Tuesday, June 15, 2010

The Monkees' Theme


The Australian wine was pretty awful. And yet I preferred it to my usual Rioja. Sometimes a change for the worse is for the better. It keeps you sane. It's a bit like The Beatles and The Monkees: everybody knows who we should be listening to, but there are times when we all need to monkey around a little.

Monday, June 14, 2010

Say It Ain't So Joe


The greatest singer-songwriter of the twentieth century was Murray Head. No, I hadn't heard of him, either, until I spent a week in France in 1979. Nowadays, most people think of him as a one-hit wonder because of the huge success of the single One Night In Bangkok. A pity because that song is rubbish, it wasn't written by Murray, and he doesn't even sing on it.

If you want to hear Murray at his best, you need to buy The Big Four: Nigel Lived (72), Say It Ain't So (75), Between Us (79) and Voices (80). I've included a link to Say It Ain't So Joe, probably the best song ever written.

After several disappointing albums (inevitable given the standard of the Big Four), Murray finally came back with the brilliant Tête-à-Tête in 2007, together with Crystal Heart, probably the second best song ever written. Though this is pure speculation, I think it's a fair bet that TaT hardly sold any copies.

Friday, June 11, 2010

Ball And Chain


The sporting event of the millennium kicks off later today, with millions of football fans glued to the TV over the next month. I wouldn't be surprised to see South Africa giving Mexico a good run for their money - though a 1-1 draw is the likely outcome - while it takes little imagination to predict a goalless draw between Uruguay and France.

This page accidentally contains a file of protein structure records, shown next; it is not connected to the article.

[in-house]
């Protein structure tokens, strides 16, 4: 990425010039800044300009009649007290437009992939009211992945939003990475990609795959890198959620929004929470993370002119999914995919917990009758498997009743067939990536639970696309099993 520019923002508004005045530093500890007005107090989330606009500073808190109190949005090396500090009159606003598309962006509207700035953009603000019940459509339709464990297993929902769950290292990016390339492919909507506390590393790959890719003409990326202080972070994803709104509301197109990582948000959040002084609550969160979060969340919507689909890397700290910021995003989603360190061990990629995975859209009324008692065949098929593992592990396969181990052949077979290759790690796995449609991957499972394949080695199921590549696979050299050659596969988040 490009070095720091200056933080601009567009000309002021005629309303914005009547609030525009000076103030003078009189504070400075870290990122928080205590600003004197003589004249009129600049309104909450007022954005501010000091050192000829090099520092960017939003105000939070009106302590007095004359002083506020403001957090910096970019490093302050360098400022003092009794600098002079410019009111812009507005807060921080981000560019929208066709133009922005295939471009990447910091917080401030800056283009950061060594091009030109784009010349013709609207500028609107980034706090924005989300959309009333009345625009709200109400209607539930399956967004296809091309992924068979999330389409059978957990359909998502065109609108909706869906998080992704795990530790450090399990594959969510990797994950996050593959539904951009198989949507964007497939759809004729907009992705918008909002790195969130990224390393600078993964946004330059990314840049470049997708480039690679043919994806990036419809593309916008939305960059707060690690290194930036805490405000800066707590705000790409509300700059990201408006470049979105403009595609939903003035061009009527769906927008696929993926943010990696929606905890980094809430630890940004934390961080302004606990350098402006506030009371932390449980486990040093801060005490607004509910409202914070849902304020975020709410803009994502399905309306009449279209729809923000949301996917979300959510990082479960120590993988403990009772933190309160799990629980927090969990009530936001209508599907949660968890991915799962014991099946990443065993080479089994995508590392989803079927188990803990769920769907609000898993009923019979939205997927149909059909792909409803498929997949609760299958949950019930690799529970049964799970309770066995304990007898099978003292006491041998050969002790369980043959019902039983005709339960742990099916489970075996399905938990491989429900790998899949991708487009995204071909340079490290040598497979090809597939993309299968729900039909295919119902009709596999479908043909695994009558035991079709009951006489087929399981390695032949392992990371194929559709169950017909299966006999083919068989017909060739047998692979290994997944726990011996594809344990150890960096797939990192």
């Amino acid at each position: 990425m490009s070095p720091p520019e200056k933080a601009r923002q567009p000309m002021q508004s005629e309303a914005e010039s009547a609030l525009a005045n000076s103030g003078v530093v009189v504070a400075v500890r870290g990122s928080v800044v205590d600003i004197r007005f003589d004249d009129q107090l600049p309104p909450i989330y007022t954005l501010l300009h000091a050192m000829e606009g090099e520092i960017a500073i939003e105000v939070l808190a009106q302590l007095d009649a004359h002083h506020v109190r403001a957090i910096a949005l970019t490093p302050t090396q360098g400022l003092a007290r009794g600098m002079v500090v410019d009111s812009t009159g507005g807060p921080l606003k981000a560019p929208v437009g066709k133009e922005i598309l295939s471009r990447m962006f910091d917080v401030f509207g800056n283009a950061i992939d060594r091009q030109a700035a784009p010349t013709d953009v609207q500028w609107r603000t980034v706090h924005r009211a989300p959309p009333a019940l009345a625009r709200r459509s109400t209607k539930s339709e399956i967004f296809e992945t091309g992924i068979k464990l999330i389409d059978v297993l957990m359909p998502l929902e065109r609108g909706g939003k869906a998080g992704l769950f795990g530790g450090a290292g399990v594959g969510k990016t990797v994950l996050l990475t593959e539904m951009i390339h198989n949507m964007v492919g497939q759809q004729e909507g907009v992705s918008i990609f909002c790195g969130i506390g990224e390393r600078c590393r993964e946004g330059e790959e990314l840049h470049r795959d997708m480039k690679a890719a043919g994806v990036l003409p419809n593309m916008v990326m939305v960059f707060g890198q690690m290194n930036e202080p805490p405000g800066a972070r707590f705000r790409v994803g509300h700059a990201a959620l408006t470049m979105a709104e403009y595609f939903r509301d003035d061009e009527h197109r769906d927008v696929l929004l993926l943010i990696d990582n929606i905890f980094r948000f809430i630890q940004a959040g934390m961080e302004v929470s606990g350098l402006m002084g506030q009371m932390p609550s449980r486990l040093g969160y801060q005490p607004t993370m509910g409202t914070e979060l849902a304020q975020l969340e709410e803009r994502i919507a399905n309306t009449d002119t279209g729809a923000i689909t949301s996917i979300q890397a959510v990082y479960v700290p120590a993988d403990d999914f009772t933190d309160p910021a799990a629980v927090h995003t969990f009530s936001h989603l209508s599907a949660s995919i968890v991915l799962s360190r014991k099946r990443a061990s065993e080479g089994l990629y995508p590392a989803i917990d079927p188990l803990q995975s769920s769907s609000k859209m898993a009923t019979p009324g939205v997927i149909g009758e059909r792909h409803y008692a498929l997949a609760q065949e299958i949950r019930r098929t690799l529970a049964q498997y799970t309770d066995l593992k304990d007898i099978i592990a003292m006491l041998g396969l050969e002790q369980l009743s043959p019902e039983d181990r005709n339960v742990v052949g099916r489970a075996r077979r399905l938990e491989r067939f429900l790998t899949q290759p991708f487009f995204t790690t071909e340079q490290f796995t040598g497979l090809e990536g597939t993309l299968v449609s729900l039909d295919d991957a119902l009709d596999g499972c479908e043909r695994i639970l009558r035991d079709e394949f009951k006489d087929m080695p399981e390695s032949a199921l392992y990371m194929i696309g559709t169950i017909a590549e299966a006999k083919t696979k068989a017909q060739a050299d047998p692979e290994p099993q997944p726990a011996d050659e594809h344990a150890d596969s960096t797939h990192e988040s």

Thursday, June 10, 2010

Beaches Of Cheyenne


There was this bloke, right? And he–
You can't start stories like that, Mummy.
Why not, dear?
All stories begin, "Once upon a time".
Bollocks they do.
What's "bollocks", Mummy?
Sorry, dear, I was talking to myself.
Do you often talk to yourself, Mummy?
All the time when I'm not talking to someone else.
Daddy's stories are crap.
That's not a nice word, dear.
Daddy said people crap all the time.
Never mind what Daddy said.
Has Daddy got bollocks, Mummy?
Yes, darling, but I don't like you using that word.
What about the bloke, Mummy?
Yes, he had them, too.
I meant, What happened to him?
Oh, I see. Well, one day he was walking–
Through the wood?
Don't interrupt, dear.
Sorry, Mummy, it's just all of your stories are about people walking through woods.
Oh really? Well, this bloke was walking along the beach.
The beach?
It's the part between the sea and the land.
I know what a beach is, Mummy. Did you know beaches can have children?
I don't think so, dear.
That's what Daddy told me, anyway.
You shouldn't believe everything your father tells you, dear.
Because he's a great big son of a beach, Mummy? . . .

Wednesday, June 9, 2010

Two Out Of Three Ain't Bad


Three Theory